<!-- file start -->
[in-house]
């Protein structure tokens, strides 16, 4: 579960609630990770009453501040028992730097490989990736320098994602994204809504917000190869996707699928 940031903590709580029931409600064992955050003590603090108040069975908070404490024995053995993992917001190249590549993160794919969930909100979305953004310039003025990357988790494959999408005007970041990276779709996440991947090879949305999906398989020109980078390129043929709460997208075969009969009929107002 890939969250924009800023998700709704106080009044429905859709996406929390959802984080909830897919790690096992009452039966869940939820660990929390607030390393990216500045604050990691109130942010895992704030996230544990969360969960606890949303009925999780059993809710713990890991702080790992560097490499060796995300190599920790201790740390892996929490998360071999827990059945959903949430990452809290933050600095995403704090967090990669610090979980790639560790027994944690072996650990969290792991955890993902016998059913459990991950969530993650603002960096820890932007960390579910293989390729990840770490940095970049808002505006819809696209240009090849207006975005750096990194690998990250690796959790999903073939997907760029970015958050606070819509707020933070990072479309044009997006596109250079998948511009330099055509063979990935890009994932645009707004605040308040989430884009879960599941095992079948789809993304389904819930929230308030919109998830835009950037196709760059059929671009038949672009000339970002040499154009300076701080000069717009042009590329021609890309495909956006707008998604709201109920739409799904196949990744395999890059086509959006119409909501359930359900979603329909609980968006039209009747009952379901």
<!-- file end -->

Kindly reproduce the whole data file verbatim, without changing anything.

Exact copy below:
[in-house]
């Protein structure tokens, strides 16, 4: 579960609630990770009453501040028992730097490989990736320098994602994204809504917000190869996707699928 940031903590709580029931409600064992955050003590603090108040069975908070404490024995053995993992917001190249590549993160794919969930909100979305953004310039003025990357988790494959999408005007970041990276779709996440991947090879949305999906398989020109980078390129043929709460997208075969009969009929107002 890939969250924009800023998700709704106080009044429905859709996406929390959802984080909830897919790690096992009452039966869940939820660990929390607030390393990216500045604050990691109130942010895992704030996230544990969360969960606890949303009925999780059993809710713990890991702080790992560097490499060796995300190599920790201790740390892996929490998360071999827990059945959903949430990452809290933050600095995403704090967090990669610090979980790639560790027994944690072996650990969290792991955890993902016998059913459990991950969530993650603002960096820890932007960390579910293989390729990840770490940095970049808002505006819809696209240009090849207006975005750096990194690998990250690796959790999903073939997907760029970015958050606070819509707020933070990072479309044009997006596109250079998948511009330099055509063979990935890009994932645009707004605040308040989430884009879960599941095992079948789809993304389904819930929230308030919109998830835009950037196709760059059929671009038949672009000339970002040499154009300076701080000069717009042009590329021609890309495909956006707008998604709201109920739409799904196949990744395999890059086509959006119409909501359930359900979603329909609980968006039209009747009952379901």